When asked whether the voters register would be published, INEC’s response was evasive. The director of registration said that the list would not be published due to funding constraints and issues of timing. Instead he maintained that the register is available for anyone that seeks a copy, and that INEC would be providing electronic copies of the final register to all political parties.83 

The Credibility of the Voters Register

Before the 2003 general elections, the Carter Center/National Democratic Institute monitoring team criticized INEC for not displaying the register adequately and warned that, “Unresolved problems with the voter register will result in increased tensions during the elections and may disenfranchise large numbers of eligible voters and allow others to vote fraudulently.”84 Despite those four years of advanced warning, similar concerns have emerged in the run-up to the 2007 polls.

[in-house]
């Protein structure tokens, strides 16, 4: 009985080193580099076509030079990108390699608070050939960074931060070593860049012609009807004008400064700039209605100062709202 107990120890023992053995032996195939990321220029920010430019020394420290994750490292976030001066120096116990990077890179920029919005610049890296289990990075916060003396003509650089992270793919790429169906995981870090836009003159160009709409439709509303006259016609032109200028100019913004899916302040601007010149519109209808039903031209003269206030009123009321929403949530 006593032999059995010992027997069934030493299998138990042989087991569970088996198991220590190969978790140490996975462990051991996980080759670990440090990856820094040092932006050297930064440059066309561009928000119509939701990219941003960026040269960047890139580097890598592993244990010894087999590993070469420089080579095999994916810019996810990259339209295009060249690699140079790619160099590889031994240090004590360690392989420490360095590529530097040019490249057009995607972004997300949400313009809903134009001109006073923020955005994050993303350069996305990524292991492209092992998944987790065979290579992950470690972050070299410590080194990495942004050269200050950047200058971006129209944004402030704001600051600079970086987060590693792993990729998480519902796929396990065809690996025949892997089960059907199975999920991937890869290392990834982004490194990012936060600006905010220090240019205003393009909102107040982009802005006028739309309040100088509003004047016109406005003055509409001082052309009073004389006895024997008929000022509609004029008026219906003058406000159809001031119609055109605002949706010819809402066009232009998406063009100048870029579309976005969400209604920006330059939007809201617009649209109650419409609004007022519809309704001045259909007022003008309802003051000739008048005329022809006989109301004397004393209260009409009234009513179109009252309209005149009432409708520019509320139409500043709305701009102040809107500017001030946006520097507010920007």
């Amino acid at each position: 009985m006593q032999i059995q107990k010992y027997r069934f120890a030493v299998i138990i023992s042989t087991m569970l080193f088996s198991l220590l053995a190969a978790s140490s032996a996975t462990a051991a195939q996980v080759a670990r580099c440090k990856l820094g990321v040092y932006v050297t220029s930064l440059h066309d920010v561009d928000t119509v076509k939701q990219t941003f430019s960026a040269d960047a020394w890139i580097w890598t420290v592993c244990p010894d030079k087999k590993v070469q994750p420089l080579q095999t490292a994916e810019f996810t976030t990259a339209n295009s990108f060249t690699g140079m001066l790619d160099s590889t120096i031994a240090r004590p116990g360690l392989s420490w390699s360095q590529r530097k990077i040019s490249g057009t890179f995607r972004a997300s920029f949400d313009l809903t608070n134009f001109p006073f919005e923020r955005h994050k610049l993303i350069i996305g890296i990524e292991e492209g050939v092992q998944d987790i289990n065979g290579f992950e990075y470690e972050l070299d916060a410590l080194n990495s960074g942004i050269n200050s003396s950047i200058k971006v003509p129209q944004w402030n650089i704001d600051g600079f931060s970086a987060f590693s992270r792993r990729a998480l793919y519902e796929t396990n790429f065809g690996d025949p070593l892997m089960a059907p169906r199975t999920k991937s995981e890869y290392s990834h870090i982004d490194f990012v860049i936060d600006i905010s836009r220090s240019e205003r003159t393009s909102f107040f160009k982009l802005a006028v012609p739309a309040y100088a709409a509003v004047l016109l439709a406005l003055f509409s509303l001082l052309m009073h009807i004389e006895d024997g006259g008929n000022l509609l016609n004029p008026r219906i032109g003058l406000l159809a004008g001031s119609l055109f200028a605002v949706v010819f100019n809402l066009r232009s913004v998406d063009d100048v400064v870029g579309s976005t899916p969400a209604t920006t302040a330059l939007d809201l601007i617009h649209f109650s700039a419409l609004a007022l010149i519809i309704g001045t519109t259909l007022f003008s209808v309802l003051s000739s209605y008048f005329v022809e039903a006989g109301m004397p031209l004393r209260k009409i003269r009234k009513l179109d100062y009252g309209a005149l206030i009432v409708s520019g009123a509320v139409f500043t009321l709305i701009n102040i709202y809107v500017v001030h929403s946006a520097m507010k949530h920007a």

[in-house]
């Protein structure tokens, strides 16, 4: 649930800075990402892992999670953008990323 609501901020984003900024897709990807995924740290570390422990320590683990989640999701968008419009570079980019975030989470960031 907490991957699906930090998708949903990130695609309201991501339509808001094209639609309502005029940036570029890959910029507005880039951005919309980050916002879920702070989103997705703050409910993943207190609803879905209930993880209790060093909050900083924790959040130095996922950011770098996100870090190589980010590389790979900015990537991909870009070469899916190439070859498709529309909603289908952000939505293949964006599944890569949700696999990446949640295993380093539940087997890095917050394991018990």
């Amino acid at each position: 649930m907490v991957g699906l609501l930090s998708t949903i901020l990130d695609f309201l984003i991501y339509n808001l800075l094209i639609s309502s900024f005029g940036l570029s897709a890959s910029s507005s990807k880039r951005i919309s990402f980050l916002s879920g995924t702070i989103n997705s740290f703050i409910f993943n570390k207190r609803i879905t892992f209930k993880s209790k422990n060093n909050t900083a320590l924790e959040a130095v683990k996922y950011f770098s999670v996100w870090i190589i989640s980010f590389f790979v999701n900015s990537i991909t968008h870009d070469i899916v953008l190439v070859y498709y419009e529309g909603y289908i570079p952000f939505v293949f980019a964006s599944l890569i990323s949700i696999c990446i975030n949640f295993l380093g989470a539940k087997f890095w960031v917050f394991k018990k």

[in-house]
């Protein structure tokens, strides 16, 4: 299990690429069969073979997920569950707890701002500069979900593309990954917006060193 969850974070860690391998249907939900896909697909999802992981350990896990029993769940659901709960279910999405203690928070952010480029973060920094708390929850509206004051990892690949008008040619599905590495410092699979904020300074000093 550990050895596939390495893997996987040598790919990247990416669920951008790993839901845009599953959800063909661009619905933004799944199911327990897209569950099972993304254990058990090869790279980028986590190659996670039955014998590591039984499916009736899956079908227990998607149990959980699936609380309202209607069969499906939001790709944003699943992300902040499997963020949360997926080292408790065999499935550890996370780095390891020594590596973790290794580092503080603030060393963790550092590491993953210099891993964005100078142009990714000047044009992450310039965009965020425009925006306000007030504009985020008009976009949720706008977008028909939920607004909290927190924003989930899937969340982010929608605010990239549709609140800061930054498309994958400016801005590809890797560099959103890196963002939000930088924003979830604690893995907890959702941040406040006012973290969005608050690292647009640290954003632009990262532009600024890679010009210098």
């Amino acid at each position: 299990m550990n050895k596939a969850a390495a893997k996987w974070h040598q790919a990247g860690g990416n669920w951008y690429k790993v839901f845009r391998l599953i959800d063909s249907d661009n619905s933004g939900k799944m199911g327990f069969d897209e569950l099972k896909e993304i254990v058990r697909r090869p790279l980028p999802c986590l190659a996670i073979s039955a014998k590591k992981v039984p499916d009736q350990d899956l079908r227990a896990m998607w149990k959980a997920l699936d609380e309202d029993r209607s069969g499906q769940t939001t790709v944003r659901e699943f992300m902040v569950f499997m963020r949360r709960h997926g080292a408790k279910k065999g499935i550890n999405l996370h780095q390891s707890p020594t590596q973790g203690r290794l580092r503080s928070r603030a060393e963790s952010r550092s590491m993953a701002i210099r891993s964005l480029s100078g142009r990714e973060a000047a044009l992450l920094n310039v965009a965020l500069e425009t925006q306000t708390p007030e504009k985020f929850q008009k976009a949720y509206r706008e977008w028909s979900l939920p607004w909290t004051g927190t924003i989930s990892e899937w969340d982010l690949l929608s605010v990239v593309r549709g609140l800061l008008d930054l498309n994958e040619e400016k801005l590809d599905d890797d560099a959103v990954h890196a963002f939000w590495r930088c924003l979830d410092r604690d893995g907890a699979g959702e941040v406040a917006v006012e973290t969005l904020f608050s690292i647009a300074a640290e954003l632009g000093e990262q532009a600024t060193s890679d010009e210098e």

In December, IDASA reported that in Oyo, Lagos, Ekiti, Delta and Cross River state in most areas the DDC machines failed and “a less than acceptable percentage of eligible voters has so far been registered in those states.”85 In January and February, the numbers of voters registered rose dramatically according to published INEC figures and the director of registration at INEC.

INEC maintains that “registration went on very well,”86 while at the same time acknowledging major failings in the registration process. Registration started with 1000 DDC machines instead of the 33,000 anticipated and required. Moreover, according to INEC’s director of registration, the machines had a short battery life so were very inefficient.87 He said that the pace of registration picked up dramatically with INEC’s eventual acquisition of adequate supplies of registration equipment, to such an extent that during the final three days of registration INEC claimed to have registered ten million voters.88